Diet Problems in Japan

The following quotations, with many other like statements from the Spirit of prophecy, throw out to the missionary in the foreign field an almost staggering chal­lenge as he faces the teeming millions of his field who are in physical and spiritual bond­age.

By P. A. WEBBER, Former Principal, Japan Junior College

The following quotations, with many other like statements from the Spirit of prophecy, throw out to the missionary in the foreign field an almost staggering chal­lenge as he faces the teeming millions of his field who are in physical and spiritual bond­age. He cannot but realize that his feeble efforts are all too small for the great task set before him.

"God has qualified His people to enlighten the world. He has entrusted them with faculties by which they are to extend His work until it shall encircle the globe. In all parts of the earth, they are to establish sanitariums, schools, publishing houses, and kindred facilities for the accomplish­ment of His work."—"Testimonies," Vol. VII, p. 51.

"We must educate, educate, educate, pleasantly and intelligently. We must preach the truth, pray the truth, and live the truth, bringing it, with its gracious, health-giving influences, within the reach of those who know it not. As the sick are brought into touch with the Life-giver, their faculties of mind and body will be renewed."—"Medical Ministry," p. 262.

"If we would elevate the moral standard in any country where we may be called to go, we must begin by correcting their physical habits. Virtue of character depends upon the right action of the powers of the mind and body."—"Counsels on Health," p. 50.

Need for Correction of Habits

In Japan we are confronted with the stu­pendous task of giving this great message of physical and spiritual healing to seventy mil­lion persons. The physical health conditions are appalling. In passing, we shall give just a few facts, figures, and comparisons. Japan holds the unenviable record of the highest death rate from tuberculosis of all the civilized countries, and the financial cost of this disease is estimated to be 800,000,000 yen yearly. More than 130,000 persons, most of them between the ages of fifteen and thirty, die yearly from this disease alone. Japan's record for infant mor­tality also stands well toward the top of the list among the nations, and is greater than it was fifty years ago.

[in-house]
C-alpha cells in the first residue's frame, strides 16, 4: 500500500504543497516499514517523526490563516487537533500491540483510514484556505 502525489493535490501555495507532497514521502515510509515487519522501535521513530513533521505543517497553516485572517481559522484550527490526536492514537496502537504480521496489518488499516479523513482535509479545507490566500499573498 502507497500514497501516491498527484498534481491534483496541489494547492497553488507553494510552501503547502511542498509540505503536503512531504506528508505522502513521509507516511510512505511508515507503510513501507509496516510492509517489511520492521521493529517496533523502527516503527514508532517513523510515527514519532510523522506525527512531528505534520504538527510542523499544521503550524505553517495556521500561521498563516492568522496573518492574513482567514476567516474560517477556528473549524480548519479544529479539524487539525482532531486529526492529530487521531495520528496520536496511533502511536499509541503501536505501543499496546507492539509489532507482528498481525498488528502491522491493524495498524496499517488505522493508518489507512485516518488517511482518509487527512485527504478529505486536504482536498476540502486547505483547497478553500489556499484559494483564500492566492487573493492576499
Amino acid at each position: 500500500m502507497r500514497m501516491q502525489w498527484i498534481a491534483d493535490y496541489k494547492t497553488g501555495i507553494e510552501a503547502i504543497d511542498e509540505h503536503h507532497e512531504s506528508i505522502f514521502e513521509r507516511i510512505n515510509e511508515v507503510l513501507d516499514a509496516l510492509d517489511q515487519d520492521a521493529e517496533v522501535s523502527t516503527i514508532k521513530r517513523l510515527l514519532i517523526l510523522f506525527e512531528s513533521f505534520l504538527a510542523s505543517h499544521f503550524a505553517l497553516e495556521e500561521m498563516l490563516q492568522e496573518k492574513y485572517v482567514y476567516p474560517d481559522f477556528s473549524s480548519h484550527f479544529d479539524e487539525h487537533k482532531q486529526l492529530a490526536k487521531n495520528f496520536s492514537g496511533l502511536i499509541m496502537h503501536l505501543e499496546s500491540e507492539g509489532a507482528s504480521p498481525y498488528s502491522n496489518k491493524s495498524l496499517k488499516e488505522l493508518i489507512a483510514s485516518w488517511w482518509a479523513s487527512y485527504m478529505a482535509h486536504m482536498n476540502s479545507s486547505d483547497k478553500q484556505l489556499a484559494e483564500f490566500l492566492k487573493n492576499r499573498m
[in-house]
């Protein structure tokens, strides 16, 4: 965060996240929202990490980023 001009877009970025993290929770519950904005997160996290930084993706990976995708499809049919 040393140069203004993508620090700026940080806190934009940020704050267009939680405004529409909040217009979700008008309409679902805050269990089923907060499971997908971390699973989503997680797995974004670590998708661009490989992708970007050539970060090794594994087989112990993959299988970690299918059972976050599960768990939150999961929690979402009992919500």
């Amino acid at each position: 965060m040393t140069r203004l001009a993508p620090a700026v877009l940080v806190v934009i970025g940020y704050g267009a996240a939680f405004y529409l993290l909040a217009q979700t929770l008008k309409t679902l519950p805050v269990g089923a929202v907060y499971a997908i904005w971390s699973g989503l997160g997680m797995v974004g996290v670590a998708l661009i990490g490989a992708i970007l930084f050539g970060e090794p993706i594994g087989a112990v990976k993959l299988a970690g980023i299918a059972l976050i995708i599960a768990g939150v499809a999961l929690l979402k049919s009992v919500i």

Rejections for military service because of physical unfitness have increased from year to year. Between 1912 and 1922, there were 250 rejections in every 1,000 examined. From 1928 to 5933, this rose to 350 rejections in every 1,000. In 1936, more than 400 were re­jected. The poorest showing was made among students in colleges and universities. This well bespeaks the great need for a correction of physical habits.

All Japanese authorities agree that the greatest cause for this physical degeneracy is the dietetic habits of the people. The daily ra­tion of polished rice, fish, very little of vege­tables and fruits, and practically no milk, tells at once of a diet too high in starch, and too low in protein, fat, minerals, and vitamins. Nutri­tional disaster, with its inevitable train of evils —lowered resistance, disease, and premature death—follows such a dietary program. This condition is all the more pitiable because all the necessary elements of nutrition are to be found most plentifully among the foods available to the Japanese people. All the fruits and vege­tables of the Temperate Zone can be secured in abundance, and grains are plentiful.